Nikki Gillum Posnack

“We know that once this chemical enters the body, it can be bioactive and therefore can influence how heart cells function,” says Nikki Gillum Posnack, Ph.D. “This is the first study to look at the impact BPA exposure can have on heart cells that are still developing.”

More than 8 million pounds of bisphenol A (BPA), a common chemical used in manufacturing plastics, is produced each year for consumer goods and medical products. This endocrine disruptor reaches 90 percent of the population, and excessive exposure to BPA, e.g., plastic bottles, cash register receipts, and even deodorant, is associated with adverse cardiovascular events that range from heart arrhythmias and angina to atherosclerosis, the leading cause of death in the U.S.

To examine the impact BPA could have in children, researchers with Children’s National Heart Institute and the Sheikh Zayed Institute for Pediatric Surgical Innovation evaluated the short-term risks of BPA exposure in a preclinical setting. This experimental research finds developing heart cells respond to short-term BPA exposure with slowed heart rates, irregular heart rhythms and calcium instabilities.

While more research is needed to provide clinical recommendations, this preclinical model paves the way for future study designs to see if young patients exposed to BPA from medical devices or surgical procedures have adverse cardiac events and altered cardiac function.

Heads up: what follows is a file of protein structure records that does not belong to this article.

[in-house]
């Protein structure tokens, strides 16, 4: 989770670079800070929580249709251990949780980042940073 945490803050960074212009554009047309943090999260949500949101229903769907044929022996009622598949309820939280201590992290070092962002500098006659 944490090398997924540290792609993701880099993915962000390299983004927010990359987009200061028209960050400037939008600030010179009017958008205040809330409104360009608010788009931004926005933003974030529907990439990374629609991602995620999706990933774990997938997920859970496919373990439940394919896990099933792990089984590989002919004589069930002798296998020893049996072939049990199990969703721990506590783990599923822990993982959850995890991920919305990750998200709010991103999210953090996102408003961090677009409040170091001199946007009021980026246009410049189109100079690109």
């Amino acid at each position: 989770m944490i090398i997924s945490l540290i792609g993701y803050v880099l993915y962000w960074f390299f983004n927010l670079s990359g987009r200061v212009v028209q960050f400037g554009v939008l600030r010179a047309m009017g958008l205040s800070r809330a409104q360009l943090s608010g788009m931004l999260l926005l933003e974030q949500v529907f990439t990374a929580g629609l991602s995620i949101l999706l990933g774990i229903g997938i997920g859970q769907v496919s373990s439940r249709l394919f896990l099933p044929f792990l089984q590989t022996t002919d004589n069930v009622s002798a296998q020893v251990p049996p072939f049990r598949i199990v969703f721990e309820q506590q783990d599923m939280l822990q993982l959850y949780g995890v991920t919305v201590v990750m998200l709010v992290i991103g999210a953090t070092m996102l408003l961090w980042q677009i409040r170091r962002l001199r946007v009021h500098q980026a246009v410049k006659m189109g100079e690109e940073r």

“Existing research explores the impact endocrine disruptors, specifically BPA, have on adults and their cardiovascular and kidney function,” notes Nikki Gillum Posnack, Ph.D., a study author and assistant professor at Children’s National and The George Washington University. “We know that once this chemical enters the body, it can be bioactive and therefore can influence how heart cells function. This is the first study to look at the impact BPA exposure can have on heart cells that are still developing.”

The significance of this research is that plastics have revolutionized the way clinicians and surgeons treat young patients, especially patients with compromised immune or cardiac function.